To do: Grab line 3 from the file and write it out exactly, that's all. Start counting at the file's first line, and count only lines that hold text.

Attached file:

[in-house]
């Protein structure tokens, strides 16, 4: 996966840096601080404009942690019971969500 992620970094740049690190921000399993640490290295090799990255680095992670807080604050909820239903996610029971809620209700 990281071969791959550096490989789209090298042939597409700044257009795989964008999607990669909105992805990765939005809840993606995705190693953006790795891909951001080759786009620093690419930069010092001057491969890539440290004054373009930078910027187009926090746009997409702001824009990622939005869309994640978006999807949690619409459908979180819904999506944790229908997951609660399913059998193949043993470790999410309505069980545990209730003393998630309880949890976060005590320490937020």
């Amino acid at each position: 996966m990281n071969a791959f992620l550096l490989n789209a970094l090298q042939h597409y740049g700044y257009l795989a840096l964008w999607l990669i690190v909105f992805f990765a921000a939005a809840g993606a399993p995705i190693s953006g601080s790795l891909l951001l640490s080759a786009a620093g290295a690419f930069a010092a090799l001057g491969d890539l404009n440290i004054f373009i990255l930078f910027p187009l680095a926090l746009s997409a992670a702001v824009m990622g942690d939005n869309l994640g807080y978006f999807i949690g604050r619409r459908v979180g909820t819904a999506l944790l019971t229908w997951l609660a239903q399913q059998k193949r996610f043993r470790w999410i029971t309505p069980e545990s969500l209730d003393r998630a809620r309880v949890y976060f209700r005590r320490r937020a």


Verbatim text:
């Amino acid at each position: 996966m990281n071969a791959f992620l550096l490989n789209a970094l090298q042939h597409y740049g700044y257009l795989a840096l964008w999607l990669i690190v909105f992805f990765a921000a939005a809840g993606a399993p995705i190693s953006g601080s790795l891909l951001l640490s080759a786009a620093g290295a690419f930069a010092a090799l001057g491969d890539l404009n440290i004054f373009i990255l930078f910027p187009l680095a926090l746009s997409a992670a702001v824009m990622g942690d939005n869309l994640g807080y978006f999807i949690g604050r619409r459908v979180g909820t819904a999506l944790l019971t229908w997951l609660a239903q399913q059998k193949r996610f043993r470790w999410i029971t309505p069980e545990s969500l209730d003393r998630a809620r309880v949890y976060f209700r005590r320490r937020a």